Cameron Kimber’s pocket-sized patch contains a folly and a sweet guest cottage mirroring his stately home in the Southern Highlands.

Architecture

A Timeless Renovation Incorporating Three Eras Of Design History

The Autumn House by Studio Bright unites a Victorian terrace with its 1980s renovation by architect Mick Jörgensen, in one contemporary des...
2:04

Inside Look

Behind The Scenes At The NGV’s Epic New Picasso Exhibition

Exhibition designer Allie Mactier takes us through one of the National Gallery of Victoria's biggest exhibitions ever.

Interiors

A Mediterranean-Inspired Holiday Home Right On The Water’s Edge

CLO Studios styled the interior of this new Noosa home (dubbed Sky Garden) with earthy tones and pieces by local artists.

Architecture

A Compact + Colourful Extension Of A Fun Family Home

Foomann Architects replaced this Melbourne home's dated extension with a personality-filled renovation, behind a vibrant pink door!
Christina Karras
  18 hours ago

News

Bruce Munro's Spectacular Light Installations Are Coming To Heide

See a showcase of light and colour when the acclaimed English-Australian artist takes over Heide Museum of Modern Art and its gardens!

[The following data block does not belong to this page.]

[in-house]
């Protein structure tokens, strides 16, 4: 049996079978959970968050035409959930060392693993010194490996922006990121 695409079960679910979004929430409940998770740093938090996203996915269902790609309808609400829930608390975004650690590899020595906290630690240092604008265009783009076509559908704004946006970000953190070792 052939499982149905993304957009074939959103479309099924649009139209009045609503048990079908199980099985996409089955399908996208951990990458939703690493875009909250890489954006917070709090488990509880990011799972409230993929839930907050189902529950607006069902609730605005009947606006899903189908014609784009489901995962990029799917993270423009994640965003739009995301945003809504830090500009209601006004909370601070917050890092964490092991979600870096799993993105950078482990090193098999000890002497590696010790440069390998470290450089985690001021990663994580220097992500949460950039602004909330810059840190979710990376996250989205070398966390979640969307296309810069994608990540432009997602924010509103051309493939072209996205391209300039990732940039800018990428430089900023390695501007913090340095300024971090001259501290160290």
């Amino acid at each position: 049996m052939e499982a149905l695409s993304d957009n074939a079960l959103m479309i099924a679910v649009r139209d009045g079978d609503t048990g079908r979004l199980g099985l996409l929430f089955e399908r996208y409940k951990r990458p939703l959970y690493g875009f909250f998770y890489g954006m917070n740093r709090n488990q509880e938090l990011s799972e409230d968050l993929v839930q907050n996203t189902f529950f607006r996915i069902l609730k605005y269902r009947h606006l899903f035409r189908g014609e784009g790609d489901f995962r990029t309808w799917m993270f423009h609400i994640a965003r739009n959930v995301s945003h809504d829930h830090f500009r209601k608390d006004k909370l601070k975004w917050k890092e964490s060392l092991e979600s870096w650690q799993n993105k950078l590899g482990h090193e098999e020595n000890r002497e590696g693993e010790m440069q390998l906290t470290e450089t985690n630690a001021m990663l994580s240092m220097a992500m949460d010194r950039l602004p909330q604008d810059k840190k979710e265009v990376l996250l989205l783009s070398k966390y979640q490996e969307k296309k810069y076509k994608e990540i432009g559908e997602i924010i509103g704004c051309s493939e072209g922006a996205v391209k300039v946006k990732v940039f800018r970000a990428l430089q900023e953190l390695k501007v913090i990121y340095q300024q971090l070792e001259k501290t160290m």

Sponsored

A Day In The Life

A Day In The Life Of Costume + Production Designer, Catherine Martin

The four-time Oscar winning designer shares insights from her career working alongside husband Baz Luhrmann, and how she helped bring 'Elvis...
Christina Karras

Interiors

The 2022 Australian Interior Design Awards Winners!

From Troye Sivan's divine Flack Studio residence to a converted warehouse abode, the industry’s best designers and projects have been reve...
Christina Karras

Homes

A Creative Couple’s Loft-Style Pad, With Brooklyn Vibes!

Designer Phi Do and his husband Yaniv Brayer give us a tour through their warehouse-style Richmond townhouse.

Interiors

A Green New Addition For An Ageing Edwardian Home

Brave New Eco revitalises an existing Brunswick home for multiple generations with a new extension, natural material palette and clever use

Interiors

Two Sleek + Stylish Side-By-Side Homes On One Block!

This dual-occupancy build by Boutique Developments proves developments don't have to be generic, with each unit offering up its own contrast...
Christina Karras

Studio Visit

Kelly Thompson’s Playful Preston Showroom Clashes Colour In The Best Way

The clever creative behind online store, Makers’ Mrkt, gives us an inside look at her fun Preston stockroom-turned-store!
Christina Karras

Similar Stories

Architecture

Wilston Garden House

A classic Queenslander is cleverly updated by Brisbane architectural firm Vokes and Peters.

Travel

Tasmania’s Derwent Valley with Rodney Dunn

The farm-to-table cooking school chef takes us on a tour of Lachlan and nearby New Norfolk, in the state's south-east.
Rodney Dunn

Architecture

Westgarth House

A beautiful family home in Melbourne’s inner North, designed by local architecture firm Kennedy Nolan.

The Design Files acknowledge the Traditional Custodians of the lands on which we work, the Wurundjeri people of the Kulin Nation. We pay our respects to Elders past and present.

First Nations artists, designers, makers, and creative business owners are encouraged to submit their projects for coverage on The Design Files. Please email bea@thedesignfiles.net